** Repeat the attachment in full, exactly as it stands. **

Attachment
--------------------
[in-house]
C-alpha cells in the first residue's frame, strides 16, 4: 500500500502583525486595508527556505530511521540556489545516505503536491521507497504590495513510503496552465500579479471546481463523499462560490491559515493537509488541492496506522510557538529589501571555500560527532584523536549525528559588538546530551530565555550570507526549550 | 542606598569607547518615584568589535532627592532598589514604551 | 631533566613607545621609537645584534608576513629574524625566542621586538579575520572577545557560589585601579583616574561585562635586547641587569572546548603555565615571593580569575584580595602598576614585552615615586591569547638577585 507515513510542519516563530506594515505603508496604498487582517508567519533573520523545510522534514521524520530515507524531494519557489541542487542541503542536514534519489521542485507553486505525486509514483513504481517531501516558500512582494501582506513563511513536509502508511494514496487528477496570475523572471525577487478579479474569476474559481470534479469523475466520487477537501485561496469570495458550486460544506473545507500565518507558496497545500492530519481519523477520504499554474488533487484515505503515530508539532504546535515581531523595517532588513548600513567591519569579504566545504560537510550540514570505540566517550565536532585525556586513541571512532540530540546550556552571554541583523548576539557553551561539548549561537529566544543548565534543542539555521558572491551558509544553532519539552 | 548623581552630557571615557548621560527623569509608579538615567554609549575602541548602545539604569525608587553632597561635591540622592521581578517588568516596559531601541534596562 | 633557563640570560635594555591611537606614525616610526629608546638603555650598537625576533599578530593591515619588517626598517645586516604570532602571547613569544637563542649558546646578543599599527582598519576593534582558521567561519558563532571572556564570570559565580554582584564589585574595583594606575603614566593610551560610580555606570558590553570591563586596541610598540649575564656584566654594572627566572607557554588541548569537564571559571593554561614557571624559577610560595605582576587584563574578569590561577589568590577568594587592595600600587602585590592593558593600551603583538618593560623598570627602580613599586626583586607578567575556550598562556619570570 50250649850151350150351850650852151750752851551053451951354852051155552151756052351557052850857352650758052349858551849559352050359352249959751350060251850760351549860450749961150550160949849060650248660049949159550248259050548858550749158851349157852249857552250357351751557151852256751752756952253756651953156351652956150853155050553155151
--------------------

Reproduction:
[in-house]
C-alpha cells in the first residue's frame, strides 16, 4: 500500500502583525486595508527556505530511521540556489545516505503536491521507497504590495513510503496552465500579479471546481463523499462560490491559515493537509488541492496506522510557538529589501571555500560527532584523536549525528559588538546530551530565555550570507526549550 | 542606598569607547518615584568589535532627592532598589514604551 | 631533566613607545621609537645584534608576513629574524625566542621586538579575520572577545557560589585601579583616574561585562635586547641587569572546548603555565615571593580569575584580595602598576614585552615615586591569547638577585 507515513510542519516563530506594515505603508496604498487582517508567519533573520523545510522534514521524520530515507524531494519557489541542487542541503542536514534519489521542485507553486505525486509514483513504481517531501516558500512582494501582506513563511513536509502508511494514496487528477496570475523572471525577487478579479474569476474559481470534479469523475466520487477537501485561496469570495458550486460544506473545507500565518507558496497545500492530519481519523477520504499554474488533487484515505503515530508539532504546535515581531523595517532588513548600513567591519569579504566545504560537510550540514570505540566517550565536532585525556586513541571512532540530540546550556552571554541583523548576539557553551561539548549561537529566544543548565534543542539555521558572491551558509544553532519539552 | 548623581552630557571615557548621560527623569509608579538615567554609549575602541548602545539604569525608587553632597561635591540622592521581578517588568516596559531601541534596562 | 633557563640570560635594555591611537606614525616610526629608546638603555650598537625576533599578530593591515619588517626598517645586516604570532602571547613569544637563542649558546646578543599599527582598519576593534582558521567561519558563532571572556564570570559565580554582584564589585574595583594606575603614566593610551560610580555606570558590553570591563586596541610598540649575564656584566654594572627566572607557554588541548569537564571559571593554561614557571624559577610560595605582576587584563574578569590561577589568590577568594587592595600600587602585590592593558593600551603583538618593560623598570627602580613599586626583586607578567575556550598562556619570570 50250649850151350150351850650852151750752851551053451951354852051155552151756052351557052850857352650758052349858551849559352050359352249959751350060251850760351549860450749961150550160949849060650248660049949159550248259050548858550749158851349157852249857552250357351751557151852256751752756952253756651953156351652956150853155050553155151